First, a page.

Some groups were highly organized and called themselves the hatamoto-yakko, i.e. the "servants of the shogun ".
In the course of the 15th century, the ancestors of the yakuzas would have gathered to create defense associations to protect themselves from the kabuki-mono. They thus became machi-yokko, which could be described as defenders of the oppressed.
According to Christian Kessler, a columnist for the French magazine Historia and a teacher in Japan, it was really at the beginning of the 18th century that yakuza organizations were created in the large urban centers of Osaka and Edo (the former name of the city of Tokyo) under the leadership of gang leaders.
Yakuza groups are also made up of hinin (non-humans) and eta (unclean) who, in the social hierarchy, are behind samurai, craftsmen and merchants. The hinin include entertainers, prison guards, executioners, etc.; as for the eta, they are essentially made up of those whose trade is related to the slaughter of animals.
Moreover, the origin of their discrimination is undoubtedly to be found in the Shinto religion and in Buddhism, which consider any occupation related to death and blood to be a stain.
Although "liberated" in 1871 during the Meiji restoration, these burakumin (literally "hamlet people") have always suffered from multiple caste discriminations, mainly in employment and marriage.
This state of affairs continues to this day and still contributes to the ranks of the yakuza. Burakumin make up 70% of the members of the Yamaguchi-gumi, the largest yakuza clan.
The status and activities of the yakuzas were to evolve progressively, in parallel with the political upheavals and the Japanese structure. The entry into the modern era with the Meiji era (1868) was to symbolize the renewal of the yakuzas , who were to extend their power over the whole society.
The new ideas introduced by Karl Marx frightened a part of the population, which served the nationalists. Supported by the conservative underworld, they kept power, despite the first violent strikes that broke out in the coal mines.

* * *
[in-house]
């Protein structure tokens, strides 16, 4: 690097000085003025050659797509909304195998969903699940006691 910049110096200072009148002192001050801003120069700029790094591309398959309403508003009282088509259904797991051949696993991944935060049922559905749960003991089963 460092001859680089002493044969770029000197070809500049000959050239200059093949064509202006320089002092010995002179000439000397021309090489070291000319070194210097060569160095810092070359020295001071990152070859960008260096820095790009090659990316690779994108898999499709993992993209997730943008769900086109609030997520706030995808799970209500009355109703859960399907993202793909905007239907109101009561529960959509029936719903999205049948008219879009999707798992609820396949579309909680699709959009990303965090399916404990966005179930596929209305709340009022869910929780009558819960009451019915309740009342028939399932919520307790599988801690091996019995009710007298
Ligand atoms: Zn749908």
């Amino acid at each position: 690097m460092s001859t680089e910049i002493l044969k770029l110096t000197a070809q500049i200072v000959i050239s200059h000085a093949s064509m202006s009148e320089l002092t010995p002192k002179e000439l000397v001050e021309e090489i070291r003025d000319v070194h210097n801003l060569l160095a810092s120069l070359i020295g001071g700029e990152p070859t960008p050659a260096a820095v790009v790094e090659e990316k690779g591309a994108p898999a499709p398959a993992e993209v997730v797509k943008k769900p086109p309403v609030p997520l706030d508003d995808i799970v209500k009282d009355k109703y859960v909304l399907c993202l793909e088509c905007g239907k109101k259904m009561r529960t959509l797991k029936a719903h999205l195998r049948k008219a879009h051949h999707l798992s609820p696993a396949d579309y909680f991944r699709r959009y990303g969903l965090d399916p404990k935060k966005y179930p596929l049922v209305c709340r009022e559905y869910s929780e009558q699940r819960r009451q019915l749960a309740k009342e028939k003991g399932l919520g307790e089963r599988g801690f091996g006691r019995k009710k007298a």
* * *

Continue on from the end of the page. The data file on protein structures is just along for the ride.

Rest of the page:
The activities of the Tekiya were to intensify, thanks to legal cover (authorized by the links they had forged with the government to a large extent), which ensured that the emerging part of their activities was completely legal.
In addition, the practice of recruitment will greatly intensify, providing organizations with more and more manpower to expand their powers. As a result of the growing importance of the Tekiya, trafficking intensified and the black market and sex trade developed.
At the end of the 19th century and at the beginning of the 20th century, the links between yakuzas and politics became even stronger, driven by the opening of the country to the West.
The yakuzas, remaining very attached to traditions, refused all contacts and benevolent actions towards Europeans and Americans. They organized terrorist acts targeting political figures who were in favor of opening up the country; two prime ministers and two finance ministers, among others, were assassinated.
They were nevertheless in favour of Japan's colonial expansion; it was with this aim that they plotted, with the complicity of the Ministry of War, the assassination of Queen Min of Korea, who was pro-Russian, on October 8, 1895.
This paved the way for the Japanese intervention in this country and the annexation that followed in 1910 and lasted for 35 years until the end of the Second World War.
In the 1930s, the yakuzas enjoyed great freedom, thanks to their ideological rapprochement with the ultra-nationalist right, which was very close to power at the time. During the invasion of Manchuria, in China, these links were very useful.
The yakuza were present for the occupation, and organized the trafficking of precious and strategic materials, which enabled them to amass a colossal fortune. The link between the thugs and the yakuza was not only the result of the occupation, but also the result of a series of events.
The link between the thugs and the politicians is ensured by certain godfathers, the Kuromaku. Thanks to their accumulated wealth, some of these godfathers played a very important role in the post-war period, the most famous and influential being Yoshio Kodama and Ryoichi Sasakawa.